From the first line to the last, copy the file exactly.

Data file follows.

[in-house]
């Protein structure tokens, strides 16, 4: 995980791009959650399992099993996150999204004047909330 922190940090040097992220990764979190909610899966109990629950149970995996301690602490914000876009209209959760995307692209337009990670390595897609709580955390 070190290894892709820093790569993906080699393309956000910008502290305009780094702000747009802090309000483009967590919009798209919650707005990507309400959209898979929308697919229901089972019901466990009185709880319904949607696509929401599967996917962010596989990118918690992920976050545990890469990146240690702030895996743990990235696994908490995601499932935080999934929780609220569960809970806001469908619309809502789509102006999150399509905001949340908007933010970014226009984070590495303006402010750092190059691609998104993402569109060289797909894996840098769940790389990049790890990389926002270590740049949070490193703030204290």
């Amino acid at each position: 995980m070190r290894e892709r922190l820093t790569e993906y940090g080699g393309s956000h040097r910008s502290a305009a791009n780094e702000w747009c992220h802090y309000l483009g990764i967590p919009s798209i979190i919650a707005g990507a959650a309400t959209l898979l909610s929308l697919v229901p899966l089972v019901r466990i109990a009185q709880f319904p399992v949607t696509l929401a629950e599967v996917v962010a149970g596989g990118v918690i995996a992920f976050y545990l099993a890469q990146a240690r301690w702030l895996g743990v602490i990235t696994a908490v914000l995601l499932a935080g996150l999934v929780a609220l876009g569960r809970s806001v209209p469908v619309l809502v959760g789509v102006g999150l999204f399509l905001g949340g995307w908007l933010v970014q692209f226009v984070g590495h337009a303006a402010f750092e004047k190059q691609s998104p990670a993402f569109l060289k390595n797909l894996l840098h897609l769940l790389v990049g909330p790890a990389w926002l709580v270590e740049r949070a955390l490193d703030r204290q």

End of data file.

[in-house]
């Protein structure tokens, strides 16, 4: 995980791009959650399992099993996150999204004047909330 922190940090040097992220990764979190909610899966109990629950149970995996301690602490914000876009209209959760995307692209337009990670390595897609709580955390 070190290894892709820093790569993906080699393309956000910008502290305009780094702000747009802090309000483009967590919009798209919650707005990507309400959209898979929308697919229901089972019901466990009185709880319904949607696509929401599967996917962010596989990118918690992920976050545990890469990146240690702030895996743990990235696994908490995601499932935080999934929780609220569960809970806001469908619309809502789509102006999150399509905001949340908007933010970014226009984070590495303006402010750092190059691609998104993402569109060289797909894996840098769940790389990049790890990389926002270590740049949070490193703030204290």
């Amino acid at each position: 995980m070190r290894e892709r922190l820093t790569e993906y940090g080699g393309s956000h040097r910008s502290a305009a791009n780094e702000w747009c992220h802090y309000l483009g990764i967590p919009s798209i979190i919650a707005g990507a959650a309400t959209l898979l909610s929308l697919v229901p899966l089972v019901r466990i109990a009185q709880f319904p399992v949607t696509l929401a629950e599967v996917v962010a149970g596989g990118v918690i995996a992920f976050y545990l099993a890469q990146a240690r301690w702030l895996g743990v602490i990235t696994a908490v914000l995601l499932a935080g996150l999934v929780a609220l876009g569960r809970s806001v209209p469908v619309l809502v959760g789509v102006g999150l999204f399509l905001g949340g995307w908007l933010v970014q692209f226009v984070g590495h337009a303006a402010f750092e004047k190059q691609s998104p990670a993402f569109l060289k390595n797909l894996l840098h897609l769940l790389v990049g909330p790890a990389w926002l709580v270590e740049r949070a955390l490193d703030r204290q």